Okay, /k/omrades, this needs to be adressed. We're all talking about how to survive if SHTF and we all got ideas of loadouts with guns, knives and vodka.
However, I have no idea what /k/omrades keep all this stuff.
Show me your oper8ing backpacks, share pros and cons and maybe recommend some brands that make good, long lasting, backpacks.
Pic is a Swedish LK 35 which i plan on getting soon. The metal frame looks uncomfortable as fug but all the people who have tried it says that it unburdens the shoulder and put more weight on the hips. The capacity is 35 litres, (9.2 gallons for you burgers out there) hence the name LK 35.
For me I use the USGI medium ruck, don't have pic of actual bag on me at the moment. It's got the room for pretty much everything I need and it has a frame of sorts.
This kind of depends anon. There are a lot of choices for good ones, but even packs can be role specific. If you're leaving town and never coming back you'll need something able to carry as much as possible, a frame is recommended. But if you're in around a vehicle or homestead you probably won't need to carry an ILBE. You could get away with a 3 day pack or assault pack. For me I know I'm just a short trip to the homestead so I don't need a big huge pack. And when I get there I'll be gardening and working on the well and such as well as pulling security. So on the days I'm wandering the property hunting shit bags, I'll just be carrying a small pack with ammo, water, food, and some extra medical supplies.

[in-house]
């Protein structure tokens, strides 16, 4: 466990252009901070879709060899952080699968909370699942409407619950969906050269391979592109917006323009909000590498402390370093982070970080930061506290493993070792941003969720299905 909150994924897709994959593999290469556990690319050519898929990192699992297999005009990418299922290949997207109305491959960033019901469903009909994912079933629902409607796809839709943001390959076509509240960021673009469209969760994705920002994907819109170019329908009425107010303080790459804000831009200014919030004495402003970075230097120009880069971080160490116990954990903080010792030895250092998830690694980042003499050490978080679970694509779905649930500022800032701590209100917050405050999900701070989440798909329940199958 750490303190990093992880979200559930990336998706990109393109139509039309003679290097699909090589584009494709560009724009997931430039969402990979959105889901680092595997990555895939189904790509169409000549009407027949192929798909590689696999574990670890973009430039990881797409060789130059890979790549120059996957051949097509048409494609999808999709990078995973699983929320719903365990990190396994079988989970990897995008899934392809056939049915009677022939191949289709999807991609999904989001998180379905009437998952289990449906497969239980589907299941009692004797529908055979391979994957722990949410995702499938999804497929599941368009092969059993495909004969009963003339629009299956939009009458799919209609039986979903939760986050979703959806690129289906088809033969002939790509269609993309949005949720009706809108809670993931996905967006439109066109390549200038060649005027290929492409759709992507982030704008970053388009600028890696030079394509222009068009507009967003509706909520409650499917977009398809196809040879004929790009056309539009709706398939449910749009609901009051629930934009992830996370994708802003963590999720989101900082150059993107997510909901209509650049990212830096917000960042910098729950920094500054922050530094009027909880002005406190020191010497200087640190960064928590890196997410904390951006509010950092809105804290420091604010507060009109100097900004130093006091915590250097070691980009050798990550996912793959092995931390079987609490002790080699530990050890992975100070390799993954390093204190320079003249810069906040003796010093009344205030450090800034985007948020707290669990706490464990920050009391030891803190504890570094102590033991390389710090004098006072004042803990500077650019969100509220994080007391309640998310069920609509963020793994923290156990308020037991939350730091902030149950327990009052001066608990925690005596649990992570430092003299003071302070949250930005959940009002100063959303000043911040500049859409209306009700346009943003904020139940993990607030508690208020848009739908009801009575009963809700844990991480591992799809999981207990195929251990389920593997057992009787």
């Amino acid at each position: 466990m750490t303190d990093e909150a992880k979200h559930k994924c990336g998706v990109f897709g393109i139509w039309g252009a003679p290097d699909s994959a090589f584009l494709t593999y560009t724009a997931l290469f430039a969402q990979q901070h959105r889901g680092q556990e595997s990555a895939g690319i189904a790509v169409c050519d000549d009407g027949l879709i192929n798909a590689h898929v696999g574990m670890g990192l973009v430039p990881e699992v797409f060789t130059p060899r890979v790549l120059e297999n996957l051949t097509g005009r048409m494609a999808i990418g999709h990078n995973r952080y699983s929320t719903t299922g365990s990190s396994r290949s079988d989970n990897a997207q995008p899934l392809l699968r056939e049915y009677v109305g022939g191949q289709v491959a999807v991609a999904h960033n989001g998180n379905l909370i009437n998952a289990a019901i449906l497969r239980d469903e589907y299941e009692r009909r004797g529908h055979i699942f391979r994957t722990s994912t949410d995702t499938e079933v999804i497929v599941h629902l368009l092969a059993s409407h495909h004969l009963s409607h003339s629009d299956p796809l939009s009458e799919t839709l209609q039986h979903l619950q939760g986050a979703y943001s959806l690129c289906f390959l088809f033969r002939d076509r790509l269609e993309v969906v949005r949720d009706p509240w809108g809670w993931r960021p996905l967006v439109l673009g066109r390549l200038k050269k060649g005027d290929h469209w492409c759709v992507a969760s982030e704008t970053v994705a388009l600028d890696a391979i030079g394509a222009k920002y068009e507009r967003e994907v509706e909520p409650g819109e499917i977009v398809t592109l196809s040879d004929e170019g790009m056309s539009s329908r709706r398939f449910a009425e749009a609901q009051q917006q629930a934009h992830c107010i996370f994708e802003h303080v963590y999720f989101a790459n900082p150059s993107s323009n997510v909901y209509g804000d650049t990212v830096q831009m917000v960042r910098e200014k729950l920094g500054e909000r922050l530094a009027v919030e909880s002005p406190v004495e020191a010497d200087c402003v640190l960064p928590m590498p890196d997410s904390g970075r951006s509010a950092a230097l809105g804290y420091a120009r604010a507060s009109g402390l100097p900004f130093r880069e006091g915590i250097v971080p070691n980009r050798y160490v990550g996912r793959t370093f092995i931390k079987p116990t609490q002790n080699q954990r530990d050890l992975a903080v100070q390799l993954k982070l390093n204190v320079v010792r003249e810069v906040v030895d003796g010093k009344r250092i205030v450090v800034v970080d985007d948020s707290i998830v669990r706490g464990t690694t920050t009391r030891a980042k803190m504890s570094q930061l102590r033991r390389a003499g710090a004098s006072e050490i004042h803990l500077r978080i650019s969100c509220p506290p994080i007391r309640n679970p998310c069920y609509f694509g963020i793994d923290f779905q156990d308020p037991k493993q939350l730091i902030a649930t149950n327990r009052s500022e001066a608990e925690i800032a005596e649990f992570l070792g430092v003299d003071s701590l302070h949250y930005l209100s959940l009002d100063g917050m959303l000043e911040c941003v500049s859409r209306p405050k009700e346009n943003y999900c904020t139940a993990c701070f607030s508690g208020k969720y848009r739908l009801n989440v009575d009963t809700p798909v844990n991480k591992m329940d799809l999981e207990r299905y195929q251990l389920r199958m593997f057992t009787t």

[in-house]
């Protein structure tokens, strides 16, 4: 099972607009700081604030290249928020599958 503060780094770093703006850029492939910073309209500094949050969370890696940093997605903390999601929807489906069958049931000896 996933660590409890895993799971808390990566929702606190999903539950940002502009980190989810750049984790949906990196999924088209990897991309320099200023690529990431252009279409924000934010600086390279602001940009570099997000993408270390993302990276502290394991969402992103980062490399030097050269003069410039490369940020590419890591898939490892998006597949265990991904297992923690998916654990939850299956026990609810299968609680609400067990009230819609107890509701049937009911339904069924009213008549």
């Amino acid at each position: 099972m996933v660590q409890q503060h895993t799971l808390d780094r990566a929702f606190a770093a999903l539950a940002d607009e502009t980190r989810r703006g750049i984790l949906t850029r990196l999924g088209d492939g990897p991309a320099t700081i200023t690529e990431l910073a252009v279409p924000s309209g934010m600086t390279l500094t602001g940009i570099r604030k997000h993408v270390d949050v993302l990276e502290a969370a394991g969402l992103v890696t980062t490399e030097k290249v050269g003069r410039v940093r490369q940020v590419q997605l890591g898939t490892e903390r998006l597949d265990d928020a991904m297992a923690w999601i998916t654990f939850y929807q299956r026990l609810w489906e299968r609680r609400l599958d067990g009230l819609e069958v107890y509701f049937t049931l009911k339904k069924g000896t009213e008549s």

I have an LK 35, it's surprisingly comfortable because of the canvas horizontal padding (dunno what they're called). Haven't gotten to use it innawoods much yet but it seems sturdy af.
One of the most simpel bugout rucksack would probably be the BW Gebirgsjäger Rucksack, but it definitevely needs the isolationmatrress. But i personally think it can be improved very much, there are not many possibillities to strap something extra onto it.
Sure, I get that. What I was wonddring was more if someone knew some specific brand that makes good, solid, backpacks. Most of the equipment that are talked about here on /k/ is very brand-specific. Everything from weapons (duh) to boots (Salomon, Red Wings) to clothing (5.11) etcetera. How come noone discusses backpacks to the same extent? Is all backpacks equal and whatever generic brand works?
The LK 35 is really comfortable and light somehow even though it has awful straps but doesn't hold much. I have two as loaner packs.
I usually use an Alice large which is pretty heavy at 8-9 lbs base when I backpack, I'm gonna be getting the down east 1606 frame upgrade with mountaineering straps. That should be 6.
Internal frame packs are much lighter, even like mystery ranch classic is 4 lbs but they have worse ventilation and make you bend forward more when you walk.
Alice large makes you lean forward too though because the straps kinda suck.